I study online communities (like Wikipedia) using data mining, statistical modeling and experimentation. Though I'm primarily trained as a technologist, my interests are spread broadly across the physical sciences and the nature of groups of people.
I'm deeply interested in the "moving parts" that make open production communities like Wikipedia work. Through building knowledge about system-level problems, opportunities and consequencies, I hope to design better technologies.
If you look at nothing else while you are here, check out my most impactful work, The Rise and Decline of an Open Collaboration Community, a data-driven explanation for why the editor community of the English Wikipedia has been declining since 2007.
...because it is the best strategy we have for grounding our thoughts about the world. Empiricism is my modus operandi, but I don't let that get in the way of thinking about complex phenomena that's difficult to measure.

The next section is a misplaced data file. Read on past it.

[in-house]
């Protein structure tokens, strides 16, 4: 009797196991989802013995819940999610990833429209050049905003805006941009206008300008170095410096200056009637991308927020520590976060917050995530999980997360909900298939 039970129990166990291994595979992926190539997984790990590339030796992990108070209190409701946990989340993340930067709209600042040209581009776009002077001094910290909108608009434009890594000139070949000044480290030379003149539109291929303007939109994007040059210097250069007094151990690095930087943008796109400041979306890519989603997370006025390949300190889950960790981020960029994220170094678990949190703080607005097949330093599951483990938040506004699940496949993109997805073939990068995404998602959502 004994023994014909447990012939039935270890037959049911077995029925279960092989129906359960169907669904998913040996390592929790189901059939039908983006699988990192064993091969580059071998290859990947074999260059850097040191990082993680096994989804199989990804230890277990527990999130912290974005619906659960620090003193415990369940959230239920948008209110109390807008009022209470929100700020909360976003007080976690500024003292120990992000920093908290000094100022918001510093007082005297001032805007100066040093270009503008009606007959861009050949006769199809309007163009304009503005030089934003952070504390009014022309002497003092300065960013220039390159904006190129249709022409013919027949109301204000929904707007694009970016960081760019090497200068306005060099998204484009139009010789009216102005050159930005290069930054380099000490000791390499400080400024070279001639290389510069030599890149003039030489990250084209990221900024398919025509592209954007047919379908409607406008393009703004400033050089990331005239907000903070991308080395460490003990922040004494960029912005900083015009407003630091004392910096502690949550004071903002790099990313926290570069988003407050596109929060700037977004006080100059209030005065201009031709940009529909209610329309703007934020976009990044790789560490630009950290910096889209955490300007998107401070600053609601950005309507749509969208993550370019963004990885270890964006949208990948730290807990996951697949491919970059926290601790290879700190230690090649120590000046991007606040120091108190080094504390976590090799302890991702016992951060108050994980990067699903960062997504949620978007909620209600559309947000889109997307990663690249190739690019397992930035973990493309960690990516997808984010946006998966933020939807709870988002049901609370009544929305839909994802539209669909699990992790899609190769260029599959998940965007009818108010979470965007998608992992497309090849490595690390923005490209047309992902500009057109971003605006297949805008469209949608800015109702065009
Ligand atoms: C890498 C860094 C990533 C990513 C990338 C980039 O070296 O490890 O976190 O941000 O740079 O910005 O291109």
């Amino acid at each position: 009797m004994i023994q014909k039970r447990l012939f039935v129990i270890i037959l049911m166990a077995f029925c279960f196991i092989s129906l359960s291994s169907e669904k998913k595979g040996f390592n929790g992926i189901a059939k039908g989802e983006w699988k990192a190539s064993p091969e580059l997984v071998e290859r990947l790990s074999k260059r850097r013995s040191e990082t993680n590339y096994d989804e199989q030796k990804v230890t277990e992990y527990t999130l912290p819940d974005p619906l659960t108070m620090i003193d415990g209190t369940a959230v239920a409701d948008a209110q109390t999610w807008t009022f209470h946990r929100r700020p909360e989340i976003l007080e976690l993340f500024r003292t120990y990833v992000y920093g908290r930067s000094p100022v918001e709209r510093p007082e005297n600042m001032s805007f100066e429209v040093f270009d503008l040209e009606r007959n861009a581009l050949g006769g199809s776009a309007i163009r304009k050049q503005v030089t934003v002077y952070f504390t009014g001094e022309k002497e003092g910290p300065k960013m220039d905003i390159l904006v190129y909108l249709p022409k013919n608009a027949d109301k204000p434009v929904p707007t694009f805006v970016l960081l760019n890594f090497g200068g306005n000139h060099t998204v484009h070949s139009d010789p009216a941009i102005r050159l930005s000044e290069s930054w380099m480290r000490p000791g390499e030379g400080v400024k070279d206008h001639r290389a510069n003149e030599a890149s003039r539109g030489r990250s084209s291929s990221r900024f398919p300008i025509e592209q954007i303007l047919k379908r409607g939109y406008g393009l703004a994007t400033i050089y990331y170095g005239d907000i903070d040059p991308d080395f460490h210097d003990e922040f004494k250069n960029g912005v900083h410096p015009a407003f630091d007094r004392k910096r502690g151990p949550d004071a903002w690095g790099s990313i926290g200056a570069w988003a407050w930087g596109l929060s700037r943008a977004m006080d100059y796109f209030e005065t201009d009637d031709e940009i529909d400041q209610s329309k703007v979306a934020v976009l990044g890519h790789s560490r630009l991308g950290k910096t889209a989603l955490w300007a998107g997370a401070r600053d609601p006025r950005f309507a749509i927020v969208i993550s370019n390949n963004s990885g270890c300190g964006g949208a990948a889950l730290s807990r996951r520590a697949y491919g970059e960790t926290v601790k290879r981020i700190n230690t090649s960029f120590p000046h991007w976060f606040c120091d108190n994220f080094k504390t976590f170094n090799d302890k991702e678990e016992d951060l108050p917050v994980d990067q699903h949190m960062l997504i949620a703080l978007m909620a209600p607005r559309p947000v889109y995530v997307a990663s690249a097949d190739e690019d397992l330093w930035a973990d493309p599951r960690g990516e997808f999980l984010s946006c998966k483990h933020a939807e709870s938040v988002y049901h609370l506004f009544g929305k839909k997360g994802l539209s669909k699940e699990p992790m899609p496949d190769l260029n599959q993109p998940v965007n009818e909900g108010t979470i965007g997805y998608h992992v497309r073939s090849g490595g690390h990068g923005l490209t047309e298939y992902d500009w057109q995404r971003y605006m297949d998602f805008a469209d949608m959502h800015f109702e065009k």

...to create and to understand. Programming serves two functions for me. I build new technologies for the systems that I study. Check out my collection of software which includes experimental software built for Wikipedia editors and some data processing libraries.
I also use programming as a means to gain understanding. The majority of my contributions to the scientific community have come directly from computation on a dataset. My day-to-day software stack is python, R, SQL and map-reduce.
...to make my work available to others and to get feedback. The community to which I publish my work is deeply valuable to me. While I submit my scholarly work to academic conferences and journals that maintain restrictive licensing, I provide free, open access content from all of my papers here on my website for anyone to read.
The views and opinions expressed in this page are strictly those of the page author.
The contents of this page have not been reviewed or approved by the University of Minnesota.